Carli’s Needlebook

September 17th, 2008 by Jill Hall

Since the very first embroidery session, Tokens & Trifles has been donating a small commemorative needlework project designed by Wendy White to each new embroiderer. The back of the needlebook, which is stitched on Thistle Threads’ perforated card with cotton floss, has the date of the session the embroiderer attended. Many participants have completed their needlebooks; our 2007 summer intern, Laura, stitched hers as her very first needlework project.

Carli was here for the first time two weeks ago, and this time she brought her completed needlebook for show & tell. Carli didn’t just stitch as written, though, she made improvements. First off she chose different, more vibrant colors. You all know how different the same design in a different colorway can be.

She was afraid she’d smash up the corners of the perforated card, carrying it around with her, so she decided to protect them with – - detached buttonhole stitch. Yes, really.

There is no end to the ingenuity, creativity and ambition of needleworkers.

For Susan, who wrote in the comments asking about stitching on the ‘oes’: yes, thank heaven, we can carry the thread. They are sewn on with a fine silk, and it doesn’t show. I’m so relieved – tying off each and every oe would have been a nightmare.

(There is, however, an end to my patience with this program. I’m having a lot of trouble with the newest version of WordPress; anyone out there know how to wrap text? What am I missing? Send me a note at jhall@plimoth.org if you can help. I have tried the WP documentation page, but I’m not finding the secret key.)

Women at Sea and Treasure Boxes

September 6th, 2008 by Jill Hall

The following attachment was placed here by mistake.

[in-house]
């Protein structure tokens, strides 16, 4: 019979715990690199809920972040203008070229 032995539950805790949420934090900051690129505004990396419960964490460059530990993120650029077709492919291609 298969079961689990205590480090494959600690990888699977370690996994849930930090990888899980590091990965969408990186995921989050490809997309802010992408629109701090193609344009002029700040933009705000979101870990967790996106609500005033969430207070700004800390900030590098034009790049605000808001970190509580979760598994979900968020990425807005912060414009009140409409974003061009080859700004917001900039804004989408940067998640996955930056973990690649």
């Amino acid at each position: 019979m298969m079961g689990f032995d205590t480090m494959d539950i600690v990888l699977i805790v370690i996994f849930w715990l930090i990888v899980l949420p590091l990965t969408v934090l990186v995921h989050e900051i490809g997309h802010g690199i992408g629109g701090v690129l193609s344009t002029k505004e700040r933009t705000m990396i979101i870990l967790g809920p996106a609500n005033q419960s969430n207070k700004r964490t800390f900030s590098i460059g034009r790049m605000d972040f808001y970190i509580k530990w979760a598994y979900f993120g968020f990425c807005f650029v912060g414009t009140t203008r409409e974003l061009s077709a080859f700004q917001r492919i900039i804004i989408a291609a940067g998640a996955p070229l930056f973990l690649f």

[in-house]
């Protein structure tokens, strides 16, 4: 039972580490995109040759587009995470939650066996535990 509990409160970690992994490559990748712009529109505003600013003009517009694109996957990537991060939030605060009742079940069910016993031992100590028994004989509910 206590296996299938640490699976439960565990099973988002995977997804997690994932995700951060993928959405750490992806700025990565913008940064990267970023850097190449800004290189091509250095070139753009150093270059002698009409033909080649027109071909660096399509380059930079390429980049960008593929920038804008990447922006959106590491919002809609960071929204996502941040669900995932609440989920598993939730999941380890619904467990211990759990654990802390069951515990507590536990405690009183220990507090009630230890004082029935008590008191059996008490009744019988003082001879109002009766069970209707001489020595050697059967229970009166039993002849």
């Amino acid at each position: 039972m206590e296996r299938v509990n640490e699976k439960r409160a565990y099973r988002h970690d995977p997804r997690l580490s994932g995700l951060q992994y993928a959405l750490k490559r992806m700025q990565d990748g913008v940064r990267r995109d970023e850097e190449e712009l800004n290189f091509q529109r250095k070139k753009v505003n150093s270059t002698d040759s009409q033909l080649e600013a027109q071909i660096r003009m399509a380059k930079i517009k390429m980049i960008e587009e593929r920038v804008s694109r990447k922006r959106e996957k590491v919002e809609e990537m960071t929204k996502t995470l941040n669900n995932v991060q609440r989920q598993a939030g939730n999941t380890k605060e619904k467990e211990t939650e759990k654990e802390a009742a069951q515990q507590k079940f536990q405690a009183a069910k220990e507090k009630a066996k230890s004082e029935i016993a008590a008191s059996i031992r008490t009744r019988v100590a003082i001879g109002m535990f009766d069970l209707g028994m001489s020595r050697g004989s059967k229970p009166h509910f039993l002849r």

Wendy sent this entry:

Of the many things that happen during a session one of the most interesting is the general conversation, exchange of ideas, favorite books, food, movies and music. To continue the exchange and sharing here are a couple of things:
At the last session I mentioned several books that deal with the women who accompanied their husbands to sea and the life that they and their children led. It’s an eye opener to contemplate: a ships kitchen in a boiling sea, all the forks and spoons going overboard, dentistry and childbirth to name but a few issues and all while wearing a skirt and petticoats.

So for those that asked here are a few titles to look for:
Sail Away Ladies by Jim Coogan pub 2003
Hen Frigates by Joan Druett pub 1998
Captain’s Daughter, Coasterman’s Wife by Joan Druett pub 1995
Petticoat Whalers by Joan Druett pub 2001
Captain Ahab Had Wife: New England Women and the Whalefishery, 1720-1870 by Lisa Norling pub 2000

Who among us doesn’t look for new ways to store and keep tidy our stash of stitching supplies?
The boxes or “Thread Chests” we are using to store needles, silk perl and the GST have gotten quite a bit of attention and many questions regarding where to get them. Tricia found them and used one for a project she created called “Pandora’s Sewing Box” published in Just Cross Stitch magazine. They are the perfect solution for this project as well.
The one we use is called ”Travis” and is available from Creative Imaginations – www. CreativeImaginations.us
Here is the stock number and description – #16333 Travis Case-3 Tray Inserts
Here is the direct link to the page – http://www.creativeimaginations.us/store/16333.php